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nutrient deficiency?

Discussion in 'Aquatic Plant Fertilization' started by osmar amaral, Aug 1, 2013.

  1. osmar amaral

    osmar amaral Junior Poster

    May 27, 2012
    Likes Received:
    Local Time:
    4:19 PM
    My tank is 300 liters, is illuminated by four lamps of 54 watts t5

    my daily dosage is:

    Monday: 3.7 grams of KNO3 + 1 gram of KCl + 715 mg of K2HPO4

    Tuesday: 2.3 grams of 13% Fe + 0.3 grams of micronutrients

    Wednesday: do not use anything

    Thursday: 1.8 grams of KNO3 + 0.5 grams of KCl + 360 mg of K2HPO4

    Friday: 1.2 grams of Fe 13%

    Sat: 1.8 grams 0.5 grams KNO3 + KCl + 360 mg K2HPO4

    Sunday: exchange 80% of water, then add, 2.3 grams of 13% Fe + 0.3 grams micronutrient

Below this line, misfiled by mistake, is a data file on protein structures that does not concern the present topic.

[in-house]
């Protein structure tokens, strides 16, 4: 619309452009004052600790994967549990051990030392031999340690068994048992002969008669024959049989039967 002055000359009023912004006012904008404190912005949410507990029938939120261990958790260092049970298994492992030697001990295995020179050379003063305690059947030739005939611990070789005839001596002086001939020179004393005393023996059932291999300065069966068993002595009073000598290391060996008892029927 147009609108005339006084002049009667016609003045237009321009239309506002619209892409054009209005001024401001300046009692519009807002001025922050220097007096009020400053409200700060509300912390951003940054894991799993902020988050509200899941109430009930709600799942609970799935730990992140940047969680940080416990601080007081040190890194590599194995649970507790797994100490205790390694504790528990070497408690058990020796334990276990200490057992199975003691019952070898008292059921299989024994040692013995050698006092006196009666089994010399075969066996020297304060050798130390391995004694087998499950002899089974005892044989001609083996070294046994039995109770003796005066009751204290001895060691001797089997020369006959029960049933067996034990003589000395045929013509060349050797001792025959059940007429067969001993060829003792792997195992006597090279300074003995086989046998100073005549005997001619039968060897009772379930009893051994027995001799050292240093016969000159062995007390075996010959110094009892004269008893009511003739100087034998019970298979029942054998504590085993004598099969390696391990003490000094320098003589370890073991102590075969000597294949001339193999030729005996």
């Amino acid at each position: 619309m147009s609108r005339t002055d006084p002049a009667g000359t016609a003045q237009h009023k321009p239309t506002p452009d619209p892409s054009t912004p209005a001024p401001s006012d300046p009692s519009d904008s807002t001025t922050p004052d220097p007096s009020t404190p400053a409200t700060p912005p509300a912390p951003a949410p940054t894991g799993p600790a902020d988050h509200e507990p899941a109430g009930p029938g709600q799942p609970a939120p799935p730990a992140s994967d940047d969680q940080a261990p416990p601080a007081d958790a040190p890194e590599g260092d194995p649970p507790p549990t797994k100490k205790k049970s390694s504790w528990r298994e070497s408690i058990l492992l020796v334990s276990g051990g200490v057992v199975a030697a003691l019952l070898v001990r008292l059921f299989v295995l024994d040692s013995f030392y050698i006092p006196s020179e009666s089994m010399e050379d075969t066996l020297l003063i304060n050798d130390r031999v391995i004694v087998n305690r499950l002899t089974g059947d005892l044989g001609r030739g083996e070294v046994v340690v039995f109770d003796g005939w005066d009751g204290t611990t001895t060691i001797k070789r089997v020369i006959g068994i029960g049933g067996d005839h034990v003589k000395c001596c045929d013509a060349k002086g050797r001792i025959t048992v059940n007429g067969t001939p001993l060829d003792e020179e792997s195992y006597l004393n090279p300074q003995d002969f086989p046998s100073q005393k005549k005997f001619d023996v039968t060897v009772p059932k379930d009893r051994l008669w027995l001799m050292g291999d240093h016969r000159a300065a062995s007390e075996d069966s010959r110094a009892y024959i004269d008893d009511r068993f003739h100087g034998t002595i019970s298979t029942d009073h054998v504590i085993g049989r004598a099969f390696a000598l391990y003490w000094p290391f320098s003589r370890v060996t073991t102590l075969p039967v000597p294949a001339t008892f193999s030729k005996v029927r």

16 grams of MgSO4 +

    20 grams of CaSO4 +

    The tap water is very poor in all

    I have no algae, I think my Co2 is ok, some more plants show signs of deficiencies.

    The young leaves of Lobelia Small form are white

    And some are brown Glossostigma, see photos:



    can someone help me please
  2. Tug

    Tug Lifetime Charter Member
    Lifetime Member

    Jan 5, 2009
    Likes Received:
    Local Time:
    4:19 PM
    It could be a nitrate or a CO2 deficiency.
    What I notice is the change throughout the week in dosing levels.
    Wouldn't it be easier to change the frequency rather then the level of the dose?
    What is wrong with the tap water?
    What is the 0.3 grams of micronutrient you are adding?

    If you think you have a nutrient deficiency other then CO2, EI floods the water column with fertilizers to the maximum levels. You start there. If signs of deficiency still persist after a few weeks you might be wrong and your CO2 is not sufficient. Fix, then adjust EI.

    One way to estimate CO2 would be to take a sample of your tank water, let it sit for a day and check it's pH. Then check the pH in the tank after the lights come on or just before. You would be looking for a 1-1.3 degree drop in your pH.

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